Innovation through Cross-cutting Aspects, Research Networks and Interdisciplinary Collaborations. PARC’s Research Themes share cross-cutting interests with PARC’s Research Networks (Figure O.1). Three of the five Research Networks continue activities initiated in the last grant cycle related to aging in Latin America, aging in sub-Saharan Africa (SSA) and the interrelations between migration and aging, and within these networks, research on multiple PARC Themes is pursued domestically and internationally (Figure O.1). The new Global Family Change (GFC) (H-P Kohler) network provides overarching global research on family change and aging, thereby providing fundamental comparative research informing multiple PARC themes about the implications of ongoing transformations of society’s most fundamental building block – the family – for health, wellbeing and social support resources of older persons. The other new research network, PICANTES (Ersek and Burke), is related to PARC signature themes on Cognition and Alzheimer’s Disease and Related Dementias (ADRD) and Health Care and Long-Term Care at Older Ages. The interconnectedness between PARC Networks and Themes, along with network activities that include workshops, extra-mural collaborations, harmonizations of large-scale data collection efforts, and the development of common aging research resources, is a defining characteristic of PARC. The intersections of Themes and Networks (Figure O.1) are a nexus for identifying and facilitating innovative and interdisciplinary aging research opportunities, for instance, by combining biomedical and social science expertise, facilitating access to innovative and/or under-utilized data resources, opening research infrastructures -- such as PICANTES -- to researchers who otherwise would not have access to them, or for expanding cognition and ADRD to international and/or other new population contexts by drawing on ADRD expertise coalesced in PARC's Cognition and ADRD theme. PARC already has a successful track record of stimulating such interdisciplinary collaborations; yet, potentials for such collaborations will be much enhanced through PARC's new cross-school institutional structure and correspondingly evolved membership, the expansion of PARC's themes to ADRD and long-term care, and the creation of several cross-cutting aging research resources by PARC associates (including, for instance, HCAP data from Chile, GFC indicators on social support of older persons, longitudinal aging & cognition data from Malawi, linked Medicare and other administrative data, and other data innovations.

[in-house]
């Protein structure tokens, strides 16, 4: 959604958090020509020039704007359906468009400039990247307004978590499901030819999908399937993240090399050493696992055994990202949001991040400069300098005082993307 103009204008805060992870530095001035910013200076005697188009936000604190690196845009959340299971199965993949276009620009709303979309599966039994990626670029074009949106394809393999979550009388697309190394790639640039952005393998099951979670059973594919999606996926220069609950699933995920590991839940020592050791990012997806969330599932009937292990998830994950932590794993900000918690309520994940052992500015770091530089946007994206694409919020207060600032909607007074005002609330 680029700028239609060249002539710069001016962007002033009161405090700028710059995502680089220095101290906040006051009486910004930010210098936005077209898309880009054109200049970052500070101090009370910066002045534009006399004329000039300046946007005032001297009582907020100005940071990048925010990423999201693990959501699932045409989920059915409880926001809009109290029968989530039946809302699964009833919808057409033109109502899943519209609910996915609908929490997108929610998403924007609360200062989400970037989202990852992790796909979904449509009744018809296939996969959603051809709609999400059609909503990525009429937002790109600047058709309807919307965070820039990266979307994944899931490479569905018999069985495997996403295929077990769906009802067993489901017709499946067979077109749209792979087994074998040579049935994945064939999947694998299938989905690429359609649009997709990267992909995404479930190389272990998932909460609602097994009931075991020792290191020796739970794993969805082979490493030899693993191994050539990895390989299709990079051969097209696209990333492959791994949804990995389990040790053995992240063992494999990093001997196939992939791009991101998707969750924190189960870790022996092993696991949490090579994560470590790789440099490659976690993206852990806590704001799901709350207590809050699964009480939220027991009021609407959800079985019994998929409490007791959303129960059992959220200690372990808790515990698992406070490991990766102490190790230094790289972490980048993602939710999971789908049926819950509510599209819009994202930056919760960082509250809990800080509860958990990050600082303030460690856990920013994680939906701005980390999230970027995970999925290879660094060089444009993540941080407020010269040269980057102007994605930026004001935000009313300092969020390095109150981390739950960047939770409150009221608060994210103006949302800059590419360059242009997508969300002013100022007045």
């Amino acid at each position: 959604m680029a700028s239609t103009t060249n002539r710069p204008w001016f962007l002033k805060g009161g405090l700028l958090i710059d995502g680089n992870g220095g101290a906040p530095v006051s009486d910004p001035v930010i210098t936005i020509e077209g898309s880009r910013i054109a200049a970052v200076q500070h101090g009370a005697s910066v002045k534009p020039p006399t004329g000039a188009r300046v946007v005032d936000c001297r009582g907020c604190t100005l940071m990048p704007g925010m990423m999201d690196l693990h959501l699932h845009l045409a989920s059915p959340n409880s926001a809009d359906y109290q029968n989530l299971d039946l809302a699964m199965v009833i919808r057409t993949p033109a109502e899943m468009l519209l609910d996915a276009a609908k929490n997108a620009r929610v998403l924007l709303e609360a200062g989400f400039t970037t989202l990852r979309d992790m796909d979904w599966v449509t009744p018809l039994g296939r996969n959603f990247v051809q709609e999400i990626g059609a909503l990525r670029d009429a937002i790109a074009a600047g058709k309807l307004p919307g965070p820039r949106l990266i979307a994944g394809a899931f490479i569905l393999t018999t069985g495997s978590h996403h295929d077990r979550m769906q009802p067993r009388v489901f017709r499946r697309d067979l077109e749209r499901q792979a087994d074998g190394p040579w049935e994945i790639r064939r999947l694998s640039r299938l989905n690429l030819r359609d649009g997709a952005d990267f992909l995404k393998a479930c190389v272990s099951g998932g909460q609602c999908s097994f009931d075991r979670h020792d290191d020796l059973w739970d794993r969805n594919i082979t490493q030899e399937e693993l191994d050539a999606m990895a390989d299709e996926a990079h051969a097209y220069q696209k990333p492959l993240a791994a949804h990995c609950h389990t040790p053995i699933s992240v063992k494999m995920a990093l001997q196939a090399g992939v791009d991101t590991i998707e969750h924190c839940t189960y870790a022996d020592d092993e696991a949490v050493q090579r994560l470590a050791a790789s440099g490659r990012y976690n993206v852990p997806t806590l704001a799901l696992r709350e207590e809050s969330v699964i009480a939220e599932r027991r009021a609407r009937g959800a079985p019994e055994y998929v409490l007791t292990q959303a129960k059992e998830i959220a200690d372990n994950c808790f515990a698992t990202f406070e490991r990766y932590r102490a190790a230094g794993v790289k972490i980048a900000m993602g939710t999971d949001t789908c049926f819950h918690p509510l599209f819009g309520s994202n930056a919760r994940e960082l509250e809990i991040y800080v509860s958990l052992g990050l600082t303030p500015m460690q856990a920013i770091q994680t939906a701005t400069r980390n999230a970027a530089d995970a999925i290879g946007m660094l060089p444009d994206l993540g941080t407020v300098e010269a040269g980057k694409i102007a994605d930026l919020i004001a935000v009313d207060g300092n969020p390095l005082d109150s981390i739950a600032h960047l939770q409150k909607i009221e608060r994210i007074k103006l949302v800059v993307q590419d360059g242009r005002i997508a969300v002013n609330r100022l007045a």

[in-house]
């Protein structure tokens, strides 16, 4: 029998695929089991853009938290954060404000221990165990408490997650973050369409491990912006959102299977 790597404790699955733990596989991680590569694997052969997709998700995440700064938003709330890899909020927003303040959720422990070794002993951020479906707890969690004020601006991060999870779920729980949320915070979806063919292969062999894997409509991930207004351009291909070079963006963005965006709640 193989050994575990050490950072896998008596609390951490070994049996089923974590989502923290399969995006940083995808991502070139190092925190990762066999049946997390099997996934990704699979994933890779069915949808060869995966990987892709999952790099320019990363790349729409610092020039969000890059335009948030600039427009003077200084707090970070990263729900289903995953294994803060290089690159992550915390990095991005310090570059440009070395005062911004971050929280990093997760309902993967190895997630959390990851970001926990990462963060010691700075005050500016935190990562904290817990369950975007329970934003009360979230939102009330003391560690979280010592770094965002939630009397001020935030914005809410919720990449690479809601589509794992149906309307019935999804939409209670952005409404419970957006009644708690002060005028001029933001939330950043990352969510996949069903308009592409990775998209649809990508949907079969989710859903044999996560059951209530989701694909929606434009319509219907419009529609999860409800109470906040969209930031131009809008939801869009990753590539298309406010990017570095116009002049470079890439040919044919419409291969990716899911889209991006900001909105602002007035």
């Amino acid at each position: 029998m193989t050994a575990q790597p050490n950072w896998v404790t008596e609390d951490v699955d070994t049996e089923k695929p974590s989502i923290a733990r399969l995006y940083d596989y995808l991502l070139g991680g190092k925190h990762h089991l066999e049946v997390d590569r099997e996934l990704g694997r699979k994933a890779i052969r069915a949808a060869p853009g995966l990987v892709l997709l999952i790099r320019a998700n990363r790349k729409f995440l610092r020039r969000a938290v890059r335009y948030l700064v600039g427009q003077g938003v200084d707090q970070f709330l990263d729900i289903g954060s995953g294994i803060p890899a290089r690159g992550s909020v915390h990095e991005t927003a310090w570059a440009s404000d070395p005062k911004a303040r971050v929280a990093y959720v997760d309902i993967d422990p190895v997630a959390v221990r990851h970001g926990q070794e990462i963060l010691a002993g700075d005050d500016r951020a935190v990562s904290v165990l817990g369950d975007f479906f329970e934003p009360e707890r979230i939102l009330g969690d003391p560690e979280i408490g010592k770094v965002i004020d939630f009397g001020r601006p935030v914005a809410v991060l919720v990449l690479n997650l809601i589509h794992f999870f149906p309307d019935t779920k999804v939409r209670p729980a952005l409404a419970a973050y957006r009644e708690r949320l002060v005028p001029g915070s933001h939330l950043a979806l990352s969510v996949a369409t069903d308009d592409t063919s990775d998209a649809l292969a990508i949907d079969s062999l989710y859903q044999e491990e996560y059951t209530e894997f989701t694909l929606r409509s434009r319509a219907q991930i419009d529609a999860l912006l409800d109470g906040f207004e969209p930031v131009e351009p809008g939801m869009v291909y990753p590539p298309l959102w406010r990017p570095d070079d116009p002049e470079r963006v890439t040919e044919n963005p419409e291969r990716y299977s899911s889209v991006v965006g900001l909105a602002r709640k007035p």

PARC Research Networks: 

Global Family Change (GFC) NetworkThe PARC GFC network builds on a collaboration between Penn, Oxford U, Bocconi U, McGill U, Northwestern U, MPIDR, and UA Barcelona and leverages big data – survey and census data for hundreds of thousands to millions of individuals – to: (i) develop a theory-based and policy-relevant set of comparative indicators of family change at the global level, across multiple dimensions of GFC such as individual behavior, intergenerationally or horizontally “linked lives”, and life-course patterns; (ii) test the leading theories of how and why family systems change with economic and demographic development, including at older ages where these questions have rarely been investigated globally; and (iii) investigate the implications of GFC for the welfare of adults and older individuals by linking diverse patterns of GFC to their demographic, economic, health, and social relations for older persons.